Sunday, September 14, 2008

Lights, prayers--cocktails!

Right, so I've been under the weather this past week and I rested up enough to feel great for meeting up with two new friends for dinner and cocktails.

I had a wonderful time. It's always an inspiration for me, getting to know good people--the kind that are straightforward with you, have compassion, do what's right, share, and have integrity.

It was a pleasure. And hey, they like my art, too!

Talking with them--about friends that had passed away unexpectedly at a young age, or living a passionate life--brought to the fore once again what I had been struggling with in the last couple of months.

Interior design, counseling psychology--or continue, unabated and undistracted, with my art?

The interior design class I started two weeks ago is fun--I'm learning about the profession rather than design, which is helpful. Millions of people think they have a flair for design, but being a professional designer is something completely different--it's a profession.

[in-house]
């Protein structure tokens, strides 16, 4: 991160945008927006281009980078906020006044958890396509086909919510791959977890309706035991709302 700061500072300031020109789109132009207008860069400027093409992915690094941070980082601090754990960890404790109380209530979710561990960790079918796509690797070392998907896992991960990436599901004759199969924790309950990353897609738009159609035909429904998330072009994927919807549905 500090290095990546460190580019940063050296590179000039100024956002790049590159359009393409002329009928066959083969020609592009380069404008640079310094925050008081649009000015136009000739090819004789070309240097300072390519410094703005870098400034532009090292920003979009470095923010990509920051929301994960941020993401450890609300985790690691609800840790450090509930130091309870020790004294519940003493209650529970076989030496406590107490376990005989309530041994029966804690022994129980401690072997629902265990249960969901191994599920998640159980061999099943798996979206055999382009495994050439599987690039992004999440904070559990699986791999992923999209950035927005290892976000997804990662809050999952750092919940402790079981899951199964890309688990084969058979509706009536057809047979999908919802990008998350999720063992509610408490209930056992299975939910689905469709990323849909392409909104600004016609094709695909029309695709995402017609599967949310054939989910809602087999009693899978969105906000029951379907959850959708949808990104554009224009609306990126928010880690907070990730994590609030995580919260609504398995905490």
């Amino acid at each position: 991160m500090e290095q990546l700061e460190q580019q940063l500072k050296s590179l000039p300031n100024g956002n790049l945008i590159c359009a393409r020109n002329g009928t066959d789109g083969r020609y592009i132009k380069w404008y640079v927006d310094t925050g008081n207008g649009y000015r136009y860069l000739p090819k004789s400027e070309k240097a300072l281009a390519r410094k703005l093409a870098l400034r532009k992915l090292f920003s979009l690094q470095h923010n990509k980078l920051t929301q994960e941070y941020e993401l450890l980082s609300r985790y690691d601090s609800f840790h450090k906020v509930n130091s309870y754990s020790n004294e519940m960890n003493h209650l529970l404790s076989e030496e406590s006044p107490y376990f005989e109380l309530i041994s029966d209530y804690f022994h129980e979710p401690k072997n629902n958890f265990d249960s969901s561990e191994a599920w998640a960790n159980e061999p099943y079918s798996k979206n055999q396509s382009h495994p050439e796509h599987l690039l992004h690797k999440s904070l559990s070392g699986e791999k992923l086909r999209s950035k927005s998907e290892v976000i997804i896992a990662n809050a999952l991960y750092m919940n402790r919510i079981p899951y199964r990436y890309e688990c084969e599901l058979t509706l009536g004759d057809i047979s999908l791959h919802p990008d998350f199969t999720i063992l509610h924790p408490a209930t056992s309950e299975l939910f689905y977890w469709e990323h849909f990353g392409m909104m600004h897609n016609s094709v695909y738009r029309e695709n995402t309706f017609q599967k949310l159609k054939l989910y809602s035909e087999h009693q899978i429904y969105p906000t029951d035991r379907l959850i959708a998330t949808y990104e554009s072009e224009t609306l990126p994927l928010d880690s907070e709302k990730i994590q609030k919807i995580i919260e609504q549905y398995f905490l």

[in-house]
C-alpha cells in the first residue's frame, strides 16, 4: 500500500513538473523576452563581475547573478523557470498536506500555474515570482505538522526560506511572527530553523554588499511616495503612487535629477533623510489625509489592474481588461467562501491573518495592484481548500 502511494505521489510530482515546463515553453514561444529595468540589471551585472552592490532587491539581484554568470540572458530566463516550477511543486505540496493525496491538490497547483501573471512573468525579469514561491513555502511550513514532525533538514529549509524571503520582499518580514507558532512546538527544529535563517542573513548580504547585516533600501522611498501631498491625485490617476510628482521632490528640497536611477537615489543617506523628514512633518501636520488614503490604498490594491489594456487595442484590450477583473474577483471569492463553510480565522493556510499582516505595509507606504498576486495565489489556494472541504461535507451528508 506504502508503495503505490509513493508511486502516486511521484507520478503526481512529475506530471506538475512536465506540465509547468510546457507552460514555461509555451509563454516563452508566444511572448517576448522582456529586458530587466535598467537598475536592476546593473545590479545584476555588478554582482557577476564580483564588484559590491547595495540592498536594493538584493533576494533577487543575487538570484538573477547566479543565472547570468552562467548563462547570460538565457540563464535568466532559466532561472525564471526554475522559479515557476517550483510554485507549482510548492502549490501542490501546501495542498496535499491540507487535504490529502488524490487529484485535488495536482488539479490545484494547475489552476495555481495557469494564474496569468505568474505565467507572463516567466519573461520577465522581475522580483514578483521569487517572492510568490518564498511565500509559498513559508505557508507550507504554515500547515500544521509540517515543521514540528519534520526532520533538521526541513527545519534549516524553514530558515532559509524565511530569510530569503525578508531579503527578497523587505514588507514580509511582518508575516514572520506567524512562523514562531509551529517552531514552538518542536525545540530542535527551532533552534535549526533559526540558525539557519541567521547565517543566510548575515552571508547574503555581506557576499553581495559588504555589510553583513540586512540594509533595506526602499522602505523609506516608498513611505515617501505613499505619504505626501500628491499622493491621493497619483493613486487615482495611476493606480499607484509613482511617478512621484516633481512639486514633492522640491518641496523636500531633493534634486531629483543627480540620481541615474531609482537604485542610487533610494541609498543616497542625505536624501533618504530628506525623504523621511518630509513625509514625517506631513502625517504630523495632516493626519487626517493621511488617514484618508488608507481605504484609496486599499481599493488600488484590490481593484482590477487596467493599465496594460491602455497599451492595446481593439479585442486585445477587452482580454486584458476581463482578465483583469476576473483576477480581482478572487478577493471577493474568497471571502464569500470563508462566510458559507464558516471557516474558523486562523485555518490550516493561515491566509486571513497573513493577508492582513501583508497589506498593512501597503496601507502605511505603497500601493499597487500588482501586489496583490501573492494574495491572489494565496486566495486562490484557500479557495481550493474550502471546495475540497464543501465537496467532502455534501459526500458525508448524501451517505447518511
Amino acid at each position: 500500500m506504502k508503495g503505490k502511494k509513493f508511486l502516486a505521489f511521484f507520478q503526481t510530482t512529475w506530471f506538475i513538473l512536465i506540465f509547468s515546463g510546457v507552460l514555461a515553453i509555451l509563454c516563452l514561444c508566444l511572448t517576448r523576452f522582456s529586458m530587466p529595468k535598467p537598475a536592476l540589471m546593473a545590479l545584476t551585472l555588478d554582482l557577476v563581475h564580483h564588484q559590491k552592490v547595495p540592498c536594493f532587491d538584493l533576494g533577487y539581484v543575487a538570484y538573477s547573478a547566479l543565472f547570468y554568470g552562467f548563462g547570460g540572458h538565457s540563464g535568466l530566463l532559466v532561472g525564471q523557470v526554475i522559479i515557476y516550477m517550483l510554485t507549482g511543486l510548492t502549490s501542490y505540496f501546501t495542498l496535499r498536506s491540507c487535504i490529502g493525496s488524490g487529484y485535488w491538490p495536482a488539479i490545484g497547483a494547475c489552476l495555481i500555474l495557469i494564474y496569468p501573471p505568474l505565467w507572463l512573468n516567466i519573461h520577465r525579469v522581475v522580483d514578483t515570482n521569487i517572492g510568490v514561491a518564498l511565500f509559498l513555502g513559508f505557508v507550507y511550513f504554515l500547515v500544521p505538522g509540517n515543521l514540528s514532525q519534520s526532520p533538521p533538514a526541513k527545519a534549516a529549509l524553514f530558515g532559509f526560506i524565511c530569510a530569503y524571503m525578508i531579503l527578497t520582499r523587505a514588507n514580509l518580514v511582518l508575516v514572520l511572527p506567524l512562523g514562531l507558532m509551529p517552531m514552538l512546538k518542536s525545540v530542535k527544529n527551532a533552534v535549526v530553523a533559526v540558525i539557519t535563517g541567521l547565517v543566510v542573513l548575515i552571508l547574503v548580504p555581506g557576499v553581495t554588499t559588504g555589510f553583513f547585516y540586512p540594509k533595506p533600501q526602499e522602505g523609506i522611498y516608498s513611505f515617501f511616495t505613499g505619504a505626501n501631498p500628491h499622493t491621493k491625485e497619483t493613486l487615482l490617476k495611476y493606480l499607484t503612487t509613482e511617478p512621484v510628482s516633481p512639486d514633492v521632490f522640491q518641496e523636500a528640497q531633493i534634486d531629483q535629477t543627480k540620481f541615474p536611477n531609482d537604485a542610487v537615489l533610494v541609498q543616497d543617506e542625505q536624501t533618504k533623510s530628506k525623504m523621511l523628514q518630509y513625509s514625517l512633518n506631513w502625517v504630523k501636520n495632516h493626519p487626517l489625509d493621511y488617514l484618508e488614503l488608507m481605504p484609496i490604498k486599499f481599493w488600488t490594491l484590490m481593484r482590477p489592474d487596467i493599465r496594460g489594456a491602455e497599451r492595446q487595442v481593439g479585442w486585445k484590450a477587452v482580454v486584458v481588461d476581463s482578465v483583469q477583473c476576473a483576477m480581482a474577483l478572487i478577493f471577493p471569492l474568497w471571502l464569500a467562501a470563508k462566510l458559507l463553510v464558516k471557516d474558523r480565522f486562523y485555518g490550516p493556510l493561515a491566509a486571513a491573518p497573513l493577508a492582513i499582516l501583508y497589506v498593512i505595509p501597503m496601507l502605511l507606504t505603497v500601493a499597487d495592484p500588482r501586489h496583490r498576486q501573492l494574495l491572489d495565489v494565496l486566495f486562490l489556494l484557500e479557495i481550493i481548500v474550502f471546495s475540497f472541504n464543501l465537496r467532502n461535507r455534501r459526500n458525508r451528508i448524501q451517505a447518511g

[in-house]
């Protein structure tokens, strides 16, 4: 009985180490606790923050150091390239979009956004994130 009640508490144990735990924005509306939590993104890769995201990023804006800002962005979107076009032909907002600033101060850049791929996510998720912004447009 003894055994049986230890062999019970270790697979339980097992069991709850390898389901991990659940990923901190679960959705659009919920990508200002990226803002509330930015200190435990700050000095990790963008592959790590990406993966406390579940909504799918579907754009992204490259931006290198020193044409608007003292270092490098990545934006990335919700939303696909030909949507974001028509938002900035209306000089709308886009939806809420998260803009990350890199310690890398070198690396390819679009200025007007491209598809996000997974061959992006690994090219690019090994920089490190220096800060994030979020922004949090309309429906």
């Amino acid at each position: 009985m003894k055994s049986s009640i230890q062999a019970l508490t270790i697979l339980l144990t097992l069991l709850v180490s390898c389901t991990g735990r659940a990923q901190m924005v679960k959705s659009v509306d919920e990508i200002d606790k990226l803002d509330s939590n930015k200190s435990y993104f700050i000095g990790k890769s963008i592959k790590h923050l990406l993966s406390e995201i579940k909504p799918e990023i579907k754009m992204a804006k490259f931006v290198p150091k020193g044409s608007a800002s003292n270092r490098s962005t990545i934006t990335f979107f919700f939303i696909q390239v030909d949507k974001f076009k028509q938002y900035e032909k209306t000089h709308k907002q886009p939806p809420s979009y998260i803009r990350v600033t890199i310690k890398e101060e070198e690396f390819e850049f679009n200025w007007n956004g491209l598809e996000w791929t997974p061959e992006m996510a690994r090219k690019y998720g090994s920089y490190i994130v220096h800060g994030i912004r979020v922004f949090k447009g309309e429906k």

That means dealing with clients, accounts, vendors, etc.--the business of being a designer. Does my passion encompass that?

How much do I know myself? How much do I think I know about myself? Everything keeps changing, that's for sure. I'm less and less likely to shame myself for not being who I (or anybody else) think I should be, and more and more acknowledging who I am (which I'm still figuring out). This is at the ripe old age of 36, mind you.

It's a luxury in this culture to get to know oneself, bombarded as we are by messages of how our choice of mobile phone styles reflects our personality. Really? Really.

In India, the men are privileged to go through a stage in life where they leave their families and other social responsibilities to go off into the forest to attain self-realization in their golden years (the women aren't so fortunate).